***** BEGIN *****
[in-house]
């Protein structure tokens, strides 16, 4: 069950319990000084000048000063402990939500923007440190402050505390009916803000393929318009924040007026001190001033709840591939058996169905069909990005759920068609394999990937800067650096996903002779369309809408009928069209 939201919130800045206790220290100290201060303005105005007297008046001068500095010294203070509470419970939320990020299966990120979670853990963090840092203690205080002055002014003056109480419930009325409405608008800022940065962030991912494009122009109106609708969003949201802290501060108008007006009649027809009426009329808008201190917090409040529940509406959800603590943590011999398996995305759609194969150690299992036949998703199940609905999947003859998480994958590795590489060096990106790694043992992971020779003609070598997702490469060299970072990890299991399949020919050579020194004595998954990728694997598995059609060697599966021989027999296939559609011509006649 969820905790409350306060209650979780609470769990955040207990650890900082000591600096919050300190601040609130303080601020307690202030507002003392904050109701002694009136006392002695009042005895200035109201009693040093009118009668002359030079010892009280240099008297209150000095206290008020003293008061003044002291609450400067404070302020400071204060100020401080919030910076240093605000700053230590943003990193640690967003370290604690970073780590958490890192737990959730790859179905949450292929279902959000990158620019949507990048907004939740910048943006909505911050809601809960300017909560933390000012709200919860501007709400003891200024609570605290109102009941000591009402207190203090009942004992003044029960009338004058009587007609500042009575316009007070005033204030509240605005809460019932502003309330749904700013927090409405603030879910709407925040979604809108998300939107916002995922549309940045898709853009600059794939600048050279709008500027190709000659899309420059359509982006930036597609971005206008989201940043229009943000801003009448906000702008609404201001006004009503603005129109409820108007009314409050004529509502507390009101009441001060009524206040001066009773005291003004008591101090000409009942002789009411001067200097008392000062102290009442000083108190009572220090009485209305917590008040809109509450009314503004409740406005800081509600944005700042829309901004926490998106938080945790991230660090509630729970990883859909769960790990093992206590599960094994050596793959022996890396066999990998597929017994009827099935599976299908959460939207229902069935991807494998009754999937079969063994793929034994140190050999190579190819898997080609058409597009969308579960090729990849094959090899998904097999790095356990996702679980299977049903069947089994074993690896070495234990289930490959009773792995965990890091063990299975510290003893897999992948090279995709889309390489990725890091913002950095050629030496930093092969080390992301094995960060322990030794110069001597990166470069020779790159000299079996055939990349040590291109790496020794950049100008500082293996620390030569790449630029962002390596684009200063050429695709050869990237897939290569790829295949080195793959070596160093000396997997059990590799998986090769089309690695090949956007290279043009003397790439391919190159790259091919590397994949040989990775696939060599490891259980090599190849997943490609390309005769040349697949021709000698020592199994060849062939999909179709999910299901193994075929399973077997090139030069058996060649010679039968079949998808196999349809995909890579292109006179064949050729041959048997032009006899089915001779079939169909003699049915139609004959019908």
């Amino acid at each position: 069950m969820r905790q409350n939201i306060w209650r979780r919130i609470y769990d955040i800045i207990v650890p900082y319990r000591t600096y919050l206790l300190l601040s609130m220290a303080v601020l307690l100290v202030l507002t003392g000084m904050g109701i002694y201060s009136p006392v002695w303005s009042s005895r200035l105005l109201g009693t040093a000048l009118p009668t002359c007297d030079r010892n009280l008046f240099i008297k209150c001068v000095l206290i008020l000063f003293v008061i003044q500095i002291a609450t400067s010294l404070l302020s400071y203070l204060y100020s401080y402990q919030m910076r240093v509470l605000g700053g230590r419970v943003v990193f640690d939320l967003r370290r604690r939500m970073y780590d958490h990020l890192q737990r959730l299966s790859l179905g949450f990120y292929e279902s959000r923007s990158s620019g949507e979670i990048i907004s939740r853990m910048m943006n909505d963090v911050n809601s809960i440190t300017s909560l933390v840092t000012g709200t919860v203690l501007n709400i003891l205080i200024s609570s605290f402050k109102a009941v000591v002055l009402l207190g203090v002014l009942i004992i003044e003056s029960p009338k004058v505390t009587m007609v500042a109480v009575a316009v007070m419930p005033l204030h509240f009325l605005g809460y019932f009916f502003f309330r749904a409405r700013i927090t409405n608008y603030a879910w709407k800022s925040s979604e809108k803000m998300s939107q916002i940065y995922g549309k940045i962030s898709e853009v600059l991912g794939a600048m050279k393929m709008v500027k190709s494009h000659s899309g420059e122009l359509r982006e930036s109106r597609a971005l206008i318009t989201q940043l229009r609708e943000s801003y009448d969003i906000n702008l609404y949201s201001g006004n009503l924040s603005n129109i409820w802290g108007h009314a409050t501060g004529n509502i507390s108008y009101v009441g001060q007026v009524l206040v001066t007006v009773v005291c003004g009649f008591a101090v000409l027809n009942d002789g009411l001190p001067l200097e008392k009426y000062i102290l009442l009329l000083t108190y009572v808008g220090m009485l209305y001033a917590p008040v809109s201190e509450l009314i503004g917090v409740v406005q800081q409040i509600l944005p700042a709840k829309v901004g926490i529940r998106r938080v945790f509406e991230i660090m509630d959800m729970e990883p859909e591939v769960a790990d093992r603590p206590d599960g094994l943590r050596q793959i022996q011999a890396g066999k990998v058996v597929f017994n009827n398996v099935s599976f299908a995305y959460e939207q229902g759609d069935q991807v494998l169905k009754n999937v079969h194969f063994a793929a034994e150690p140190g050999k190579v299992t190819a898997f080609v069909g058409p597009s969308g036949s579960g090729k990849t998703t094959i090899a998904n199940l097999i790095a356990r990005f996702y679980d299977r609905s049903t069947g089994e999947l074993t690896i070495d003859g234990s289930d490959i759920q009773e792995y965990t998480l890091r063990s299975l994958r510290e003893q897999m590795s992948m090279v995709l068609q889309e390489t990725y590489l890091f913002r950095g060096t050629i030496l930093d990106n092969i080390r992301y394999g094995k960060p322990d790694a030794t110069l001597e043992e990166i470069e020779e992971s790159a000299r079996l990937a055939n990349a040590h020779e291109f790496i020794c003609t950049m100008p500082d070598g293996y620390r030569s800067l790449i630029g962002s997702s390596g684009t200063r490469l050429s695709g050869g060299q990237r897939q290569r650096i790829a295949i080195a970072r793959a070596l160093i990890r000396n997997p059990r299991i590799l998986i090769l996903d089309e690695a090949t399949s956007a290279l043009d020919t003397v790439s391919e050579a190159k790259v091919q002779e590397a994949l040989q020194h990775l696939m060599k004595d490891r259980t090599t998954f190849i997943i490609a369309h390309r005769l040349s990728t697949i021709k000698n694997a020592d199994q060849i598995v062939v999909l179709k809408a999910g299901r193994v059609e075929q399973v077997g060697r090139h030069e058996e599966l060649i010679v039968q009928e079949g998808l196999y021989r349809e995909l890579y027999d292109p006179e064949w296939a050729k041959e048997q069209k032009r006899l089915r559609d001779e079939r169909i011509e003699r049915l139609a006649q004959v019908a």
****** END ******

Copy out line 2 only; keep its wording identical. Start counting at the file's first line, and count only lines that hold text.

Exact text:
């Protein structure tokens, strides 16, 4: 069950319990000084000048000063402990939500923007440190402050505390009916803000393929318009924040007026001190001033709840591939058996169905069909990005759920068609394999990937800067650096996903002779369309809408009928069209 939201919130800045206790220290100290201060303005105005007297008046001068500095010294203070509470419970939320990020299966990120979670853990963090840092203690205080002055002014003056109480419930009325409405608008800022940065962030991912494009122009109106609708969003949201802290501060108008007006009649027809009426009329808008201190917090409040529940509406959800603590943590011999398996995305759609194969150690299992036949998703199940609905999947003859998480994958590795590489060096990106790694043992992971020779003609070598997702490469060299970072990890299991399949020919050579020194004595998954990728694997598995059609060697599966021989027999296939559609011509006649 969820905790409350306060209650979780609470769990955040207990650890900082000591600096919050300190601040609130303080601020307690202030507002003392904050109701002694009136006392002695009042005895200035109201009693040093009118009668002359030079010892009280240099008297209150000095206290008020003293008061003044002291609450400067404070302020400071204060100020401080919030910076240093605000700053230590943003990193640690967003370290604690970073780590958490890192737990959730790859179905949450292929279902959000990158620019949507990048907004939740910048943006909505911050809601809960300017909560933390000012709200919860501007709400003891200024609570605290109102009941000591009402207190203090009942004992003044029960009338004058009587007609500042009575316009007070005033204030509240605005809460019932502003309330749904700013927090409405603030879910709407925040979604809108998300939107916002995922549309940045898709853009600059794939600048050279709008500027190709000659899309420059359509982006930036597609971005206008989201940043229009943000801003009448906000702008609404201001006004009503603005129109409820108007009314409050004529509502507390009101009441001060009524206040001066009773005291003004008591101090000409009942002789009411001067200097008392000062102290009442000083108190009572220090009485209305917590008040809109509450009314503004409740406005800081509600944005700042829309901004926490998106938080945790991230660090509630729970990883859909769960790990093992206590599960094994050596793959022996890396066999990998597929017994009827099935599976299908959460939207229902069935991807494998009754999937079969063994793929034994140190050999190579190819898997080609058409597009969308579960090729990849094959090899998904097999790095356990996702679980299977049903069947089994074993690896070495234990289930490959009773792995965990890091063990299975510290003893897999992948090279995709889309390489990725890091913002950095050629030496930093092969080390992301094995960060322990030794110069001597990166470069020779790159000299079996055939990349040590291109790496020794950049100008500082293996620390030569790449630029962002390596684009200063050429695709050869990237897939290569790829295949080195793959070596160093000396997997059990590799998986090769089309690695090949956007290279043009003397790439391919190159790259091919590397994949040989990775696939060599490891259980090599190849997943490609390309005769040349697949021709000698020592199994060849062939999909179709999910299901193994075929399973077997090139030069058996060649010679039968079949998808196999349809995909890579292109006179064949050729041959048997032009006899089915001779079939169909003699049915139609004959019908």